China deployed around 120 vessels on June 8 to keep Vietnamese boats from getting close to its controversial oil rig in waters off the disputed Paracel Islands in the South China Sea, according to a spokesperson from Vietnam’s Bureau of Fisheries Inspection. Continue reading
In the beginning, it’ll start off with ‘fishing vessels’ that will need the People’s Liberation Army Navy (PLAN) or the Chinese coast guard equivalent to redirect these vessels or confiscate them. This will in turn escalate a situation when it takes place since the ‘intruding’ vessels will call in for military backup or come with military backing in future excursions. From then on, one can surely guess this will end up in incidents where maybe a fishing boat gets shot at or is sunk, leading to skirmishes or even a war. China is actually looking for a conflict to give them a reason to assert their power and expand their military reach. Their doctrine has been changed and crafted in such a way that they have to follow through with what’s in the playbook. Nevertheless, look for the United States to continue on the defensive a leave their Asian partners in the cold in these situations.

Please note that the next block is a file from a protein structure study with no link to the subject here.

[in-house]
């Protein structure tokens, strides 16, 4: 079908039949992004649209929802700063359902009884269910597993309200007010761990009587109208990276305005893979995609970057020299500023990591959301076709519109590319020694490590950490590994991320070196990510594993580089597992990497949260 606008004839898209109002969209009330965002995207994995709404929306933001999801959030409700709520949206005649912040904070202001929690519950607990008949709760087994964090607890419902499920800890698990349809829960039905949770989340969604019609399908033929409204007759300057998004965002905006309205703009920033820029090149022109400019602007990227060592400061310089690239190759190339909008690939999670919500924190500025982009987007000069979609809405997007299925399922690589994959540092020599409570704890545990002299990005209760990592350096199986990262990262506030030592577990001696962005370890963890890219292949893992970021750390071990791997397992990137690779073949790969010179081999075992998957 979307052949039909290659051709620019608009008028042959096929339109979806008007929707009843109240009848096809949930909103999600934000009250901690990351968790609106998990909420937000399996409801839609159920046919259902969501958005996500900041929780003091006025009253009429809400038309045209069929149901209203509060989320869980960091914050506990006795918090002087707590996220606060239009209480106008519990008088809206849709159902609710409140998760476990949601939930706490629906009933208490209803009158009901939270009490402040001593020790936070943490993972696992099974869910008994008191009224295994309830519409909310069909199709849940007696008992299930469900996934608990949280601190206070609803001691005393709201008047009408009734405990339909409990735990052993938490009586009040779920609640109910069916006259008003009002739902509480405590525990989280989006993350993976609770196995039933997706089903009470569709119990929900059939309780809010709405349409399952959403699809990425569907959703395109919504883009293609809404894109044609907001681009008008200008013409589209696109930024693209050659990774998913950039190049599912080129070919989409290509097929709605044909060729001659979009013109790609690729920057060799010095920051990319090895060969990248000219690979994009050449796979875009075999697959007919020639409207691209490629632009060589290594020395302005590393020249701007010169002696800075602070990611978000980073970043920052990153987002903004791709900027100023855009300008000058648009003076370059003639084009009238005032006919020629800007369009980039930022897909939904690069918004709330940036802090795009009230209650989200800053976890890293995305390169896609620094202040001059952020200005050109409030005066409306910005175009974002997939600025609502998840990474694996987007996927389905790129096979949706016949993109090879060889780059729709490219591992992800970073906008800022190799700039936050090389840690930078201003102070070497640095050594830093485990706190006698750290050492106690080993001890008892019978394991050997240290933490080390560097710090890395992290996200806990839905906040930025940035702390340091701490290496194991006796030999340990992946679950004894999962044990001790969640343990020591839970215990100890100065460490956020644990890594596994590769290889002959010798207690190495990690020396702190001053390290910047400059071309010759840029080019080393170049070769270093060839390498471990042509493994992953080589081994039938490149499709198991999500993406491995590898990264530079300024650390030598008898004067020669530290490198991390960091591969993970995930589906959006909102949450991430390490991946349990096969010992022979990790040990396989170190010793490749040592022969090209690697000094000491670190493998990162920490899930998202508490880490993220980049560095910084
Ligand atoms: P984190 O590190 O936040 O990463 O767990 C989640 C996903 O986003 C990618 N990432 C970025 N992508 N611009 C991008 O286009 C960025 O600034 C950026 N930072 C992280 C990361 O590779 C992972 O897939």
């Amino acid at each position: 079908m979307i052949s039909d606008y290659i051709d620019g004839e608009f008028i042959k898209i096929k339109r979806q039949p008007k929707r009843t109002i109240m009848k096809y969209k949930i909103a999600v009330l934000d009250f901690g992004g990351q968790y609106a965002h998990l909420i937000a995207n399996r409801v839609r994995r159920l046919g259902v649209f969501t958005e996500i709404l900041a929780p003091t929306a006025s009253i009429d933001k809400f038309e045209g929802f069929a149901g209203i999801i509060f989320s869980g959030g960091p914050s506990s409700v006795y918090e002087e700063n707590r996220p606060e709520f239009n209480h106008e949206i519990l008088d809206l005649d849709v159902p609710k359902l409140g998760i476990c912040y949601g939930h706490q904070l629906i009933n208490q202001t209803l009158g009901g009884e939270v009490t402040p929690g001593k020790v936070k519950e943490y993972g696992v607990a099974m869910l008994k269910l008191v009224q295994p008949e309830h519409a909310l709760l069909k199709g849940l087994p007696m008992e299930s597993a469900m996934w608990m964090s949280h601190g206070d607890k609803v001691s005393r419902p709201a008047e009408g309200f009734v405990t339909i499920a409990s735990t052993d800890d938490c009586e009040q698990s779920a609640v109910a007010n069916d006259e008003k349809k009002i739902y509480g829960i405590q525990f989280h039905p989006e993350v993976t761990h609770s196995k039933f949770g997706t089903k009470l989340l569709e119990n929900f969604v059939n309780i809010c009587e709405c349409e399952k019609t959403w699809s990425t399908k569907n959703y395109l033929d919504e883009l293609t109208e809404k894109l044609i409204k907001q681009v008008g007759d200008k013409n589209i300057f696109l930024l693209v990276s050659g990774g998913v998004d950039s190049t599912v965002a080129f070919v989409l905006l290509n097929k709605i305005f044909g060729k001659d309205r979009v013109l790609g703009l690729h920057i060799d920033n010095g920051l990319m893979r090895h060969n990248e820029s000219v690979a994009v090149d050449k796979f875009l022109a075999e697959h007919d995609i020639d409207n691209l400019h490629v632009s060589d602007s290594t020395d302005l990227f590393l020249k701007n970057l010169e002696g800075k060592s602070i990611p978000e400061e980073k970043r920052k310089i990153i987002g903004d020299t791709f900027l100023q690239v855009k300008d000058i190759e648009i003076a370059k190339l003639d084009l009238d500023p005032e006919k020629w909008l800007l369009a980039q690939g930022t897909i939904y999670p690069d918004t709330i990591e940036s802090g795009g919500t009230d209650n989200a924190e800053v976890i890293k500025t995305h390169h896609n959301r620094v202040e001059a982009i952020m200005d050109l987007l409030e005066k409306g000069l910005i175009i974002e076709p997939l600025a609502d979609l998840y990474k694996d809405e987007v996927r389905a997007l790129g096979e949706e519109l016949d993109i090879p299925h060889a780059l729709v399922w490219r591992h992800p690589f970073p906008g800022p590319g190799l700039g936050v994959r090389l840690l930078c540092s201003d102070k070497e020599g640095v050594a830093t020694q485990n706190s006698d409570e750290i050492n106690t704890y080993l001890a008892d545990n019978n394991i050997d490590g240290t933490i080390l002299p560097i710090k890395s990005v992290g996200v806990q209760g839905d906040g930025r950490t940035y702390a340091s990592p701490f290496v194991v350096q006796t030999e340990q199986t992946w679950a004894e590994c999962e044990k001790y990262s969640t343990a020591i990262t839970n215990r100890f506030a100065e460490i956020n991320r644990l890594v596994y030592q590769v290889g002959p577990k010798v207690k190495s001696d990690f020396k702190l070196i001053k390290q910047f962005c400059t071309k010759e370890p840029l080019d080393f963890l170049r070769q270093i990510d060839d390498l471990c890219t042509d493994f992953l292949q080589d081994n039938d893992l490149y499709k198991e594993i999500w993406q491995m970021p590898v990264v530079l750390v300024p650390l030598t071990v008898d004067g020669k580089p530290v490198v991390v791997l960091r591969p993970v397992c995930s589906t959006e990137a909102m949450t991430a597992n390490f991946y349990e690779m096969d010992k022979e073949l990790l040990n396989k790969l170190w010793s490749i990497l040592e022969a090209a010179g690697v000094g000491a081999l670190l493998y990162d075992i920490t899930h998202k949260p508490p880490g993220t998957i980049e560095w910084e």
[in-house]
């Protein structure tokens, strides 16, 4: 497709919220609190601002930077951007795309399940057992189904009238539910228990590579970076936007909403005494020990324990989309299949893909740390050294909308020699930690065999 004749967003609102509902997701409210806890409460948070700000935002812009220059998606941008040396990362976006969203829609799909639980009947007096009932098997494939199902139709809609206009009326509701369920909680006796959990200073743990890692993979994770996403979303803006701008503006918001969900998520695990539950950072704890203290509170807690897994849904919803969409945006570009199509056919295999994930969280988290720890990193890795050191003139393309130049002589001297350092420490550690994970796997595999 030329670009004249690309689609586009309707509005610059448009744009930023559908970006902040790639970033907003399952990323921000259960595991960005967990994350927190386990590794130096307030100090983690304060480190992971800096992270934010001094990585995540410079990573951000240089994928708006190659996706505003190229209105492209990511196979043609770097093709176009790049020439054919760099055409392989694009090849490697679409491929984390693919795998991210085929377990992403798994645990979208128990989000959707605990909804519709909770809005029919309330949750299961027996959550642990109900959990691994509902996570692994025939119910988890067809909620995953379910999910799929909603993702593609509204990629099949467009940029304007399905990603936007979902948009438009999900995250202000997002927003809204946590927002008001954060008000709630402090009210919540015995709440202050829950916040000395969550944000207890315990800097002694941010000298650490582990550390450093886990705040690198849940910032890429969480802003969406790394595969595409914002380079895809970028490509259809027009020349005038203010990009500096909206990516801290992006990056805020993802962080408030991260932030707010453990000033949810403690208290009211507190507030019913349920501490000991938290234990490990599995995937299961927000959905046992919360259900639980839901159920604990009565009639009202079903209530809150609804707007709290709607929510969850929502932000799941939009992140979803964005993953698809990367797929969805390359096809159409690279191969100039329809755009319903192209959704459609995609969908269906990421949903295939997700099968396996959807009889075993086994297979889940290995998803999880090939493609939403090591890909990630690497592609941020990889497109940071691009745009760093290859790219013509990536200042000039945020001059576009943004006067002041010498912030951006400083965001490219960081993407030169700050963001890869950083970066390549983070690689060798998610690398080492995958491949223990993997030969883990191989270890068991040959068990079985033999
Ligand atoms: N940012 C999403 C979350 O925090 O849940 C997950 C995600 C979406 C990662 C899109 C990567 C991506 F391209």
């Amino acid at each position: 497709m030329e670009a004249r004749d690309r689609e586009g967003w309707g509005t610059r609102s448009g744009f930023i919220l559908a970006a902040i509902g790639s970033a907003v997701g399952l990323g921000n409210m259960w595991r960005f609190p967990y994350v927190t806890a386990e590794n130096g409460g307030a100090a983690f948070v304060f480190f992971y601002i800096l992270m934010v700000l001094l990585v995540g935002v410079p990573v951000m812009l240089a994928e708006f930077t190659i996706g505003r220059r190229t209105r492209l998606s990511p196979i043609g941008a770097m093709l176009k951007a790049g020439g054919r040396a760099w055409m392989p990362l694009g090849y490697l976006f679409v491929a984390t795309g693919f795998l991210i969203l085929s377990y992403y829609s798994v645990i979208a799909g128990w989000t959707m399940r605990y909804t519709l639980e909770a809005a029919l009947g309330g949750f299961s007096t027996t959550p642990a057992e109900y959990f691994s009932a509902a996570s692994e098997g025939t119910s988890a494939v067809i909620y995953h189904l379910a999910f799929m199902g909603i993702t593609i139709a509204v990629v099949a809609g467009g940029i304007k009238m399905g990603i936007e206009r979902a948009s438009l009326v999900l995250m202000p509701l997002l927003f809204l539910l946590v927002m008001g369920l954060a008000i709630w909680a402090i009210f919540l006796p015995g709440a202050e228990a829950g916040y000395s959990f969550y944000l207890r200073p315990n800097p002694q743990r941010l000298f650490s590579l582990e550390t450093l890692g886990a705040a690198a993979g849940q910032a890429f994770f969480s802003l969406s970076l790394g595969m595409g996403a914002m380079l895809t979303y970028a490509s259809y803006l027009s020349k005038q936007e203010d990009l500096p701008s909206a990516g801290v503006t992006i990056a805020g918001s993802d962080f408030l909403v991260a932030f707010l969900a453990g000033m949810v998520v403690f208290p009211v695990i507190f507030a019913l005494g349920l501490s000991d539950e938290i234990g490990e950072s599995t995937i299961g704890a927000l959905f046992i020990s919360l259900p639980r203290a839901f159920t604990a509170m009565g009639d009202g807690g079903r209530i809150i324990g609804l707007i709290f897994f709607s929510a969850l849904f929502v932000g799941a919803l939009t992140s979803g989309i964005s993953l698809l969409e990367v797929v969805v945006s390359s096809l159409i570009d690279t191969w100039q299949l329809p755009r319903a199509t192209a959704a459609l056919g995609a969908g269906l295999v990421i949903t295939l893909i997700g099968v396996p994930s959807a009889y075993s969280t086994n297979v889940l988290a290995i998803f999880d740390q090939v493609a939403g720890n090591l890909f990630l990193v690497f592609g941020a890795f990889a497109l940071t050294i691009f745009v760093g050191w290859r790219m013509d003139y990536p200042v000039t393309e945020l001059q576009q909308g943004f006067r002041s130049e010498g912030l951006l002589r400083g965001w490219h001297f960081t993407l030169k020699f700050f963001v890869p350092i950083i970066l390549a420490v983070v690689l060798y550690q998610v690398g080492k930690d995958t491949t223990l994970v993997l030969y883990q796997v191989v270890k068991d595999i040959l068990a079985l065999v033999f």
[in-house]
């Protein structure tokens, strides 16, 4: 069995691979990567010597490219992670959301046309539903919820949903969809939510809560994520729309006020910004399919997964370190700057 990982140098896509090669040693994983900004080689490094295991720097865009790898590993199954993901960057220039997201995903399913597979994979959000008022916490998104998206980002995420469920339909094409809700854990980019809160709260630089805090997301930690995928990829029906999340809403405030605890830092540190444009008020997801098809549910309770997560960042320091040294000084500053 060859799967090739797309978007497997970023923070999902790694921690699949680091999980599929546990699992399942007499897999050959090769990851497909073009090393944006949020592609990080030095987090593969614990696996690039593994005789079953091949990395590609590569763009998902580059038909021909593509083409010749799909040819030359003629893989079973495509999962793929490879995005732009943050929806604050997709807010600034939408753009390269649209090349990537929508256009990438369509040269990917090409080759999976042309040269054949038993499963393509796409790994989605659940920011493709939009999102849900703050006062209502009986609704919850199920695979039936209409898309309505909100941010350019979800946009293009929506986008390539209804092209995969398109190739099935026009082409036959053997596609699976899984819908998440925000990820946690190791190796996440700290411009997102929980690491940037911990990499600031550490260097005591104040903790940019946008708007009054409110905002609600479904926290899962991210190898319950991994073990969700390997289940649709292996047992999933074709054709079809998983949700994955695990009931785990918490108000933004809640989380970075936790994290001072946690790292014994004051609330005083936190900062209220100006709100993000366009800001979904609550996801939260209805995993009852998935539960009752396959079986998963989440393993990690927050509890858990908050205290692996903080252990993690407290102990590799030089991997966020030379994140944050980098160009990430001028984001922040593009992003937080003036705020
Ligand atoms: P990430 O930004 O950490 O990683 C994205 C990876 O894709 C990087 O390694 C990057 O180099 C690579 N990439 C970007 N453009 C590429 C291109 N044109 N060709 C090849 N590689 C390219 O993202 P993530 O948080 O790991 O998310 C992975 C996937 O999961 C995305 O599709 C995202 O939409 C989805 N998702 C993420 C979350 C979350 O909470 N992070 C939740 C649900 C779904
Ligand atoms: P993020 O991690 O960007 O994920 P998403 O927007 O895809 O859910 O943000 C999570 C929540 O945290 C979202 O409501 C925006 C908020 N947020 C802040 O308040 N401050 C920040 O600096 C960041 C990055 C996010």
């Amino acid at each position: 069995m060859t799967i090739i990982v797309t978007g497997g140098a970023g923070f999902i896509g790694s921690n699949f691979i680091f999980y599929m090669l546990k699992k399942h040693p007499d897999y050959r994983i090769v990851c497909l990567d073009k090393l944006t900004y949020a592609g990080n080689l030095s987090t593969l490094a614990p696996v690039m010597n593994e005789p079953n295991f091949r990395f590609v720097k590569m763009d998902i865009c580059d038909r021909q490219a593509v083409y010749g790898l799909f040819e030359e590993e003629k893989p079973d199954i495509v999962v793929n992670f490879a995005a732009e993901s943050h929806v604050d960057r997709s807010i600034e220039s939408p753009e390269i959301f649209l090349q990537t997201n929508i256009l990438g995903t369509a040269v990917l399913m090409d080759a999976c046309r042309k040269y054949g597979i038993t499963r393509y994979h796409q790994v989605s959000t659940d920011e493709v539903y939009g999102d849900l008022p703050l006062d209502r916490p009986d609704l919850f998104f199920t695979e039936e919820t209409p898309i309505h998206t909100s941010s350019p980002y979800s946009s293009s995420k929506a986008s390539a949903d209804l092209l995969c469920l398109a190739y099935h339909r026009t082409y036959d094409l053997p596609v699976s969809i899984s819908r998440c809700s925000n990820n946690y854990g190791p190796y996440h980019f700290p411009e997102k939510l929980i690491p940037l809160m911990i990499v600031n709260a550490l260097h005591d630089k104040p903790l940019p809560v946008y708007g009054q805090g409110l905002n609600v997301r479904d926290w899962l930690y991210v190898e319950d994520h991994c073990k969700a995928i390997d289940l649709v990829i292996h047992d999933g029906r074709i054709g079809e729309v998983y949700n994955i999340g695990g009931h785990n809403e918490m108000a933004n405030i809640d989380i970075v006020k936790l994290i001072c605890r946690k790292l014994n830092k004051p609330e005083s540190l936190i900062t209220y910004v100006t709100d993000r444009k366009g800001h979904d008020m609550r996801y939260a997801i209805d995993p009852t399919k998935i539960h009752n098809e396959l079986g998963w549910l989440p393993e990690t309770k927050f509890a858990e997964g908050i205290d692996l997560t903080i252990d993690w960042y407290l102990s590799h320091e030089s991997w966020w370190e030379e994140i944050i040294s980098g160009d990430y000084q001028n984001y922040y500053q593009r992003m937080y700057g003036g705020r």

China’s recent announcement that foreign fishing vessels traveling in disputed areas of the South China sea need to seek permission from China first has been dismissed as “provocative and potentially dangerous” by the US, “threatening the existing international order” by Japan and dangerous to “peace and stability” by the Philippines.
The marine zone which China says it controls ”appears to enclose an area covering roughly 80%” of the South China Sea, a US Congressional report notes (pdf). The controversial claim, which China claims dates back to the 1940s, is receiving heightened attention due to China’s latest push. It does not respect international agreements on water rights and and violates the claims of its neighbors under UN Convention on the Law of the Sea guidelines. The BBC mapped the overlapping claims to the region: